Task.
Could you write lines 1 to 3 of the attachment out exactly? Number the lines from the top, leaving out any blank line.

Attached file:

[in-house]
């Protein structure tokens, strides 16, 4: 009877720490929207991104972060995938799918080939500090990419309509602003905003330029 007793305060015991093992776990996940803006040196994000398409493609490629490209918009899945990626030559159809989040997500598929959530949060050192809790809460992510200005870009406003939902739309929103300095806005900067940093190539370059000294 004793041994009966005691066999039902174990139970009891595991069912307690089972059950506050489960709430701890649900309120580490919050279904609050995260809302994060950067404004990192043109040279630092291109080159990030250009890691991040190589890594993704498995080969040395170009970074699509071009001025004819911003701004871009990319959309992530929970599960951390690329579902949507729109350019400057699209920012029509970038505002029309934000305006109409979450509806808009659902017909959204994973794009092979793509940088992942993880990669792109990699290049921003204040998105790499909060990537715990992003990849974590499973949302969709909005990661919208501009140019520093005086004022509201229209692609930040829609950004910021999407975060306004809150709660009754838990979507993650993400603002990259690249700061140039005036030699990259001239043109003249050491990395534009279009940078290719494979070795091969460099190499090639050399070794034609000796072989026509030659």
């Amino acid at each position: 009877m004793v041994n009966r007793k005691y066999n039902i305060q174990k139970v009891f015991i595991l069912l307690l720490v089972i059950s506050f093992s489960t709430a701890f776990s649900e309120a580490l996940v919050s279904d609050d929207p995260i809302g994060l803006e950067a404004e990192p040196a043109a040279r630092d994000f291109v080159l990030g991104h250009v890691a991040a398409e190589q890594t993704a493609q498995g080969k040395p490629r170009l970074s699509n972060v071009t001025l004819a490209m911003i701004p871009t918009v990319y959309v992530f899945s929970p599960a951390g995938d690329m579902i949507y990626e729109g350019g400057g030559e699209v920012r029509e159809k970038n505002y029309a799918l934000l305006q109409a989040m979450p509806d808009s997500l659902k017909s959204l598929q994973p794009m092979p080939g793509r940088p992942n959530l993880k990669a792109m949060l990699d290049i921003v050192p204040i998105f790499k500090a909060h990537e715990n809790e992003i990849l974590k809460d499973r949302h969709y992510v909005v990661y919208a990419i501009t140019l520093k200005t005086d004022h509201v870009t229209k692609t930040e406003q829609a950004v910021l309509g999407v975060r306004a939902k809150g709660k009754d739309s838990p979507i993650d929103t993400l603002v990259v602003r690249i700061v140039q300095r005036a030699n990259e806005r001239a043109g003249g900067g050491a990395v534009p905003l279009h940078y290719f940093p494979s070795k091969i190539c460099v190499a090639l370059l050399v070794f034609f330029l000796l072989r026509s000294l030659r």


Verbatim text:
[in-house]
């Protein structure tokens, strides 16, 4: 009877720490929207991104972060995938799918080939500090990419309509602003905003330029 007793305060015991093992776990996940803006040196994000398409493609490629490209918009899945990626030559159809989040997500598929959530949060050192809790809460992510200005870009406003939902739309929103300095806005900067940093190539370059000294 004793041994009966005691066999039902174990139970009891595991069912307690089972059950506050489960709430701890649900309120580490919050279904609050995260809302994060950067404004990192043109040279630092291109080159990030250009890691991040190589890594993704498995080969040395170009970074699509071009001025004819911003701004871009990319959309992530929970599960951390690329579902949507729109350019400057699209920012029509970038505002029309934000305006109409979450509806808009659902017909959204994973794009092979793509940088992942993880990669792109990699290049921003204040998105790499909060990537715990992003990849974590499973949302969709909005990661919208501009140019520093005086004022509201229209692609930040829609950004910021999407975060306004809150709660009754838990979507993650993400603002990259690249700061140039005036030699990259001239043109003249050491990395534009279009940078290719494979070795091969460099190499090639050399070794034609000796072989026509030659």
């Amino acid at each position: 009877m004793v041994n009966r007793k005691y066999n039902i305060q174990k139970v009891f015991i595991l069912l307690l720490v089972i059950s506050f093992s489960t709430a701890f776990s649900e309120a580490l996940v919050s279904d609050d929207p995260i809302g994060l803006e950067a404004e990192p040196a043109a040279r630092d994000f291109v080159l990030g991104h250009v890691a991040a398409e190589q890594t993704a493609q498995g080969k040395p490629r170009l970074s699509n972060v071009t001025l004819a490209m911003i701004p871009t918009v990319y959309v992530f899945s929970p599960a951390g995938d690329m579902i949507y990626e729109g350019g400057g030559e699209v920012r029509e159809k970038n505002y029309a799918l934000l305006q109409a989040m979450p509806d808009s997500l659902k017909s959204l598929q994973p794009m092979p080939g793509r940088p992942n959530l993880k990669a792109m949060l990699d290049i921003v050192p204040i998105f790499k500090a909060h990537e715990n809790e992003i990849l974590k809460d499973r949302h969709y992510v909005v990661y919208a990419i501009t140019l520093k200005t005086d004022h509201v870009t229209k692609t930040e406003q829609a950004v910021l309509g999407v975060r306004a939902k809150g709660k009754d739309s838990p979507i993650d929103t993400l603002v990259v602003r690249i700061v140039q300095r005036a030699n990259e806005r001239a043109g003249g900067g050491a990395v534009p905003l279009h940078y290719f940093p494979s070795k091969i190539c460099v190499a090639l370059l050399v070794f034609f330029l000796l072989r026509s000294l030659r």